June 8, 1917 (12th Parliament, 7th Session)


Edward Mortimer Macdonald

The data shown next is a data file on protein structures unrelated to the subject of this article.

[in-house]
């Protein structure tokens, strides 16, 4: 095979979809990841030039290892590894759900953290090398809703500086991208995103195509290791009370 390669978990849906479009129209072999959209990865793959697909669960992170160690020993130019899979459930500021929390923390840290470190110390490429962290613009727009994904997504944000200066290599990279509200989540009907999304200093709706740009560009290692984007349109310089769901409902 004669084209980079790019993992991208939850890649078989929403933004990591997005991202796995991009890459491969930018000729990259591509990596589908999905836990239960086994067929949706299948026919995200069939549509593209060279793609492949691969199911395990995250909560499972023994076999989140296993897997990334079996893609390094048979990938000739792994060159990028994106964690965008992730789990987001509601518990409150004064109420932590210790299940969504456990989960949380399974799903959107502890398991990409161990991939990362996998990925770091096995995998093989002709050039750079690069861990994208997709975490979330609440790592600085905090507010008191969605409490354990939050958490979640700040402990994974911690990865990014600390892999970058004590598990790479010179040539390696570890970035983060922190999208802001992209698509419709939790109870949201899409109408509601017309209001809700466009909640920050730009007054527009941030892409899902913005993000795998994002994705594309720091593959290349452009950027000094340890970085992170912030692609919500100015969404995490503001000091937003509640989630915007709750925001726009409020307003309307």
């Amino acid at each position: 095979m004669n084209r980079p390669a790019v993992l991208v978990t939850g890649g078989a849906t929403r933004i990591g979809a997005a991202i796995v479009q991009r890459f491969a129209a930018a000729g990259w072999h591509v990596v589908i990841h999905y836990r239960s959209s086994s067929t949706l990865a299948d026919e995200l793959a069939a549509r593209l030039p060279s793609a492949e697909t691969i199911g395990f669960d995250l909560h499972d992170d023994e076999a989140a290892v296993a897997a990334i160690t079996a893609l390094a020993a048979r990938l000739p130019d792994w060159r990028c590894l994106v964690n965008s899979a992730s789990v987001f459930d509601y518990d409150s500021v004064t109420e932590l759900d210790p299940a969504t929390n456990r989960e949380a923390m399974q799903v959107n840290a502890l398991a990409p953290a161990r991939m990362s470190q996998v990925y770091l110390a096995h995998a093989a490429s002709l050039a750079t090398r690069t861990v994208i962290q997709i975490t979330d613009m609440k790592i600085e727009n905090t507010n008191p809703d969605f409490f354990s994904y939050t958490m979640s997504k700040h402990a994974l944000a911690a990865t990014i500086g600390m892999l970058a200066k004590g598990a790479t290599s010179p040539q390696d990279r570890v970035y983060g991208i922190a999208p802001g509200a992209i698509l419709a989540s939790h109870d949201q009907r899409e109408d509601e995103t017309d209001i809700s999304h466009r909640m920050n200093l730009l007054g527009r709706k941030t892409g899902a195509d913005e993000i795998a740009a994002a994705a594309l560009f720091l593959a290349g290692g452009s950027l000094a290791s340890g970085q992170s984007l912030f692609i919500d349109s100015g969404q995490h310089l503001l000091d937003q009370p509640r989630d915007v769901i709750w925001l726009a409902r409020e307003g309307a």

The minister mentioned my having brought up a matter with regard to this legislation at an earlier stage in the session. The minister will recall the case that I brought to his attention at that time, namely the case of a young man who was the son of Mr. Corsbie, who had originally been born in China, but who had been educated in Canada and had gone to Trinidad. This gentleman was a British subject; his son had come to Canada for the purpose of getting an education, and his case was not that of a Chinese person in the sense in which the term is. used in this legislation. When this Bill came up a few minutes ago I asked the minister if he had the statute before him, so that we might know exactly what was the legislation on this subject. Confusion and difficulty arose in the case of this young man, who was a British subject, and the circumstances of his treatment were unfortunate. Complaint was made by many clergymen interested in the matter, and the case attracted special attention by reason of the fact that the father of the young man was a commissioner to the General Assembly of the Presbyterian Church in Canada. I mentioned at the time that it would be well for the Government to deal with this question. I would like to know what the minister says on the point raised by the hon.. member for St. John.

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